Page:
SS: I had my spinal cord injury accident when I was 11 months old, so I’ve been paralyzed for almost my whole life. Growing up, I had my able-bodied friends; I played able-bodied sports. I … didn’t know anything about the adaptive sports world until I got to high school and my local school basically told me that I wasn’t allowed to play sports with my friends anymore. There was an injury risk for me and for them, so they basically told me I had to go the manager route if I wanted to be involved. I was looking for an athletic outlet (and) there just happened to be a (wheelchair) basketball team 10 minutes away from where I grew up. I went down one day and never left.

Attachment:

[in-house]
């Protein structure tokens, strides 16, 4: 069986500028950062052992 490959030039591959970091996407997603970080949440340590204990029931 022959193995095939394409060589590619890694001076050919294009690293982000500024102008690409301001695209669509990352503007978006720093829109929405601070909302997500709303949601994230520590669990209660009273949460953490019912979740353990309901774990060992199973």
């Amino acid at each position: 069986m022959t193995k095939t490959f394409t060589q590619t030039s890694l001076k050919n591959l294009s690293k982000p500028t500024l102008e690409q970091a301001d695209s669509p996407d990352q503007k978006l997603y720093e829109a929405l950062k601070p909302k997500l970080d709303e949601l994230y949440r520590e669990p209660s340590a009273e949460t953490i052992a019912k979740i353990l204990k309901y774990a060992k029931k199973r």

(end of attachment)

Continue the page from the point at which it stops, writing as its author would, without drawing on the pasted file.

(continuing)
Would you mind explaining your disability?
CS: I was born with spina bifida. So I’m a T12, L1 paraplegic.
SS: I was born with a benign spinal tumor that went misdiagnosed when I was a baby, and … it became infected and inflamed. Basically, it severed my spinal cord. It’s just like another spinal cord injury. I’m basically paralyzed from the knees down.
What do you tell yourself to push through a tough game or practice?
CS: I’m pretty self motivated, but as I get older, I’m pretty motivated right now with the olympics on… I know that I’m representing my team, my country, my family and everybody who’s gotten me to this point. I can’t let them down. They want to see me succeed, and I want to succeed for them. Especially right now I know that my 11 other teammates are working just as hard as I am, so I know I got to get through this workout so I can be the best athlete I can be for the team.